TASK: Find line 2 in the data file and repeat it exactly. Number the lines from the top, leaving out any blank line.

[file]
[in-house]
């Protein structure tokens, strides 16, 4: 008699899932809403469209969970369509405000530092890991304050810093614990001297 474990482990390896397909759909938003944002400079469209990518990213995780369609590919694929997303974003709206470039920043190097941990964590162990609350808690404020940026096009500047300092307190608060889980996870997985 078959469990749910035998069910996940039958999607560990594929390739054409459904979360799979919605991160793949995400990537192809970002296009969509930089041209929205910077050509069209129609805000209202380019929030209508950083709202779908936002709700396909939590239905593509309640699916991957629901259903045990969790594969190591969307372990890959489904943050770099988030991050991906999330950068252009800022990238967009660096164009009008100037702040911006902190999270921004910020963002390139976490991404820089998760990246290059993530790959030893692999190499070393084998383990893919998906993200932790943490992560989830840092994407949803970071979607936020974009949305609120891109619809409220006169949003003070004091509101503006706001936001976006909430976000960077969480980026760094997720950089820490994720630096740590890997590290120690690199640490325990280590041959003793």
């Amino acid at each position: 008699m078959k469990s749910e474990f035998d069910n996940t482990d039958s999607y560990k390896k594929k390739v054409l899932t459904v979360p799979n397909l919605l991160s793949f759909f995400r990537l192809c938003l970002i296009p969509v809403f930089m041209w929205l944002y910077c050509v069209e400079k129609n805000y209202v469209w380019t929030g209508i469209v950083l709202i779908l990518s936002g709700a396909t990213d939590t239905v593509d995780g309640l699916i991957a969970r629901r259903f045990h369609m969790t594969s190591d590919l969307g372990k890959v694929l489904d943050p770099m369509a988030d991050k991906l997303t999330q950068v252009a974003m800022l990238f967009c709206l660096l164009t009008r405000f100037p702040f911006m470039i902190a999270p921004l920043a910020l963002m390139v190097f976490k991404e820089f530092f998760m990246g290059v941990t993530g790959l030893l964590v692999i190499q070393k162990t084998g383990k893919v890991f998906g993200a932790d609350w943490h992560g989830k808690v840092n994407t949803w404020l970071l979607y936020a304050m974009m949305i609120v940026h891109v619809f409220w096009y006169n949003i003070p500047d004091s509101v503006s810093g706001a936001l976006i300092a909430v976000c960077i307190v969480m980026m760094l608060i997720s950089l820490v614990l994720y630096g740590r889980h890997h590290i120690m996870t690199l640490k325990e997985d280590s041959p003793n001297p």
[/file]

């Protein structure tokens, strides 16, 4: 008699899932809403469209969970369509405000530092890991304050810093614990001297 474990482990390896397909759909938003944002400079469209990518990213995780369609590919694929997303974003709206470039920043190097941990964590162990609350808690404020940026096009500047300092307190608060889980996870997985 078959469990749910035998069910996940039958999607560990594929390739054409459904979360799979919605991160793949995400990537192809970002296009969509930089041209929205910077050509069209129609805000209202380019929030209508950083709202779908936002709700396909939590239905593509309640699916991957629901259903045990969790594969190591969307372990890959489904943050770099988030991050991906999330950068252009800022990238967009660096164009009008100037702040911006902190999270921004910020963002390139976490991404820089998760990246290059993530790959030893692999190499070393084998383990893919998906993200932790943490992560989830840092994407949803970071979607936020974009949305609120891109619809409220006169949003003070004091509101503006706001936001976006909430976000960077969480980026760094997720950089820490994720630096740590890997590290120690690199640490325990280590041959003793």